History of Okanogan Family Barter Faire
The Faire was started by Skeeter (Michael Pilarski, Friends of the Trees Society) in 1974 to help folks be able to trade their surplus produce and goods for things they needed to help them through the winter. The first faire was near Lake Chelan because a large communal community (Antakarana Circle or Circle A.) had grown near Manson. After that first event, the Faire moved farther North into the Okanogan Highlands. Overtime, the organizers of the faire formed an unincorporated group that called itself The Barter Faire Association. As the Faire moved around, it became obvious to organizers that hauling the infrastructure was a tremendous challenge of logistics. Moving outhouses, water barrels, signs, gate houses, etc, seemed like too much work for a three day festival. Also there was the issue of finding a site that was large enough and landowners who were willing to allow this event to occur on their property.
A core group of folks decided to purchase land, thereby eliminating the need to find a willing landowner, negotiate terms of land use and move all that stuff around! The Barter Faire Association entered into a lease with an option to buy the site on the Cayuse Mountain Road in 1993. That year the first Okanogan Barter Faire was held on the current property and it was decided that this site could work for future events.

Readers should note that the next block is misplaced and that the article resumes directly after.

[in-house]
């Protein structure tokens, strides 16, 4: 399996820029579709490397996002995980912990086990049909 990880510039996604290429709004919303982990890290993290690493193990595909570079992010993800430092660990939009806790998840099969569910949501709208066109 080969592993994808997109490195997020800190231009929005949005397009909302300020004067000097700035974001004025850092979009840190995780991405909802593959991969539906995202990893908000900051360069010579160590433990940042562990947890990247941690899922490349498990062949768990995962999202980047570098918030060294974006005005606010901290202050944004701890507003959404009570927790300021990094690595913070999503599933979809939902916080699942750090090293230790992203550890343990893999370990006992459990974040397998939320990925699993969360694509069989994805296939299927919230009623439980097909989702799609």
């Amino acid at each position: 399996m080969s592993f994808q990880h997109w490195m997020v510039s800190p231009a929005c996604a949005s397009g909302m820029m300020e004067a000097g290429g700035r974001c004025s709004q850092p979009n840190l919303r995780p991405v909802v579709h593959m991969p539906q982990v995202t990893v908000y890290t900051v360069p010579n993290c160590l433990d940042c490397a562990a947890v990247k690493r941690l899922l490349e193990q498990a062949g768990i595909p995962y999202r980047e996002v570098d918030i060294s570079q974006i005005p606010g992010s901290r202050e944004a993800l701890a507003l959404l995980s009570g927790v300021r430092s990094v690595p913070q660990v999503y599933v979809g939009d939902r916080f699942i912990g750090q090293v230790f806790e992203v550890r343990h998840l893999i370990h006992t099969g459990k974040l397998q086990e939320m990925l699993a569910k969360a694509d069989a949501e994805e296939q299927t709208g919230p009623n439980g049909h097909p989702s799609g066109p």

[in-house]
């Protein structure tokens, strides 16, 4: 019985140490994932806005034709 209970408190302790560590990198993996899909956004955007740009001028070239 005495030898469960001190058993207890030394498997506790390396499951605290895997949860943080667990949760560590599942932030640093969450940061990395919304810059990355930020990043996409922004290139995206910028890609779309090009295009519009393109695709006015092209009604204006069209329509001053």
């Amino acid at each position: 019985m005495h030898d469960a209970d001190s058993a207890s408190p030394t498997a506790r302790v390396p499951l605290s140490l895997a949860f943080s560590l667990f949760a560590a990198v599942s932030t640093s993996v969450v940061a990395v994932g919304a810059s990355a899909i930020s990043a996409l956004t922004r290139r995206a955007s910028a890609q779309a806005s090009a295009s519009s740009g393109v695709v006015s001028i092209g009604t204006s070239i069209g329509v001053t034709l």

According to Washington State Law, the "Barter Faire Association" could not purchase the land. We had to create an incorporated entity recognized by the state. Thus, in 1994, the OHUG, Ltd., a Washington State corporation, was born. We chose at that time to become a 'for-profit' corporation both because it was expedient (hippies and paperwork rarely mix well) and because we didn't know what we were doing. Now we could legally enter into a contract to buy and own the Barter Faire land. However, the first hurdle facing us was, "who are the stockholders" of this Corporation? Our interpretation of "stockholders" was revolutionary. Probably for the first time in Washington History, stockholders in a "for profit" corporation existed without the exchange of cash. Our definition of "stockholders" meant those folks who volunteered 40 hours of time each year to events held on the land. Each stockholder held one share for one year. An effort was made to inform members, who volunteered all those hours; they were qualified to be stockholders. However, we garnered very little response from volunteers. Essentially, that part of the plan fell apart because no one really saw any value in exercising a stockholder's vote. People didn't have the time or energy, besides everything was working fine... The Board of Directors meet regularly, the land got paid for, noxious weed control is maintained, improvements are made and most importantly, an annual faire is held!